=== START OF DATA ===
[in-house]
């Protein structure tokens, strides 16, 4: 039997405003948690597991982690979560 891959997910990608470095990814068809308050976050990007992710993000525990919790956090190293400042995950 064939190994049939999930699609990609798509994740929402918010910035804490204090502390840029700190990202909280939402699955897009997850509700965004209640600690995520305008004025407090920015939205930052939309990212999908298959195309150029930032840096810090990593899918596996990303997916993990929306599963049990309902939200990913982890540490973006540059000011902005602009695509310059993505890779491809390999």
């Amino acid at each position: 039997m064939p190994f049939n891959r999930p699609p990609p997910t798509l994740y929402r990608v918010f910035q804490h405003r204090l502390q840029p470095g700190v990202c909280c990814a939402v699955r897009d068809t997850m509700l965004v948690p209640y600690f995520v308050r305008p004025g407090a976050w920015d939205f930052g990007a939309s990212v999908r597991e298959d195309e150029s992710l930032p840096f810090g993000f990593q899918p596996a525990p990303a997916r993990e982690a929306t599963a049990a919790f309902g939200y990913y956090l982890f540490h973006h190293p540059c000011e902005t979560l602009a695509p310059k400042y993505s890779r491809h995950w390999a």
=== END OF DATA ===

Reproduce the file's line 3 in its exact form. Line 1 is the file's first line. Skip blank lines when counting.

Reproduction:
């Amino acid at each position: 039997m064939p190994f049939n891959r999930p699609p990609p997910t798509l994740y929402r990608v918010f910035q804490h405003r204090l502390q840029p470095g700190v990202c909280c990814a939402v699955r897009d068809t997850m509700l965004v948690p209640y600690f995520v308050r305008p004025g407090a976050w920015d939205f930052g990007a939309s990212v999908r597991e298959d195309e150029s992710l930032p840096f810090g993000f990593q899918p596996a525990p990303a997916r993990e982690a929306t599963a049990a919790f309902g939200y990913y956090l982890f540490h973006h190293p540059c000011e902005t979560l602009a695509p310059k400042y993505s890779r491809h995950w390999a």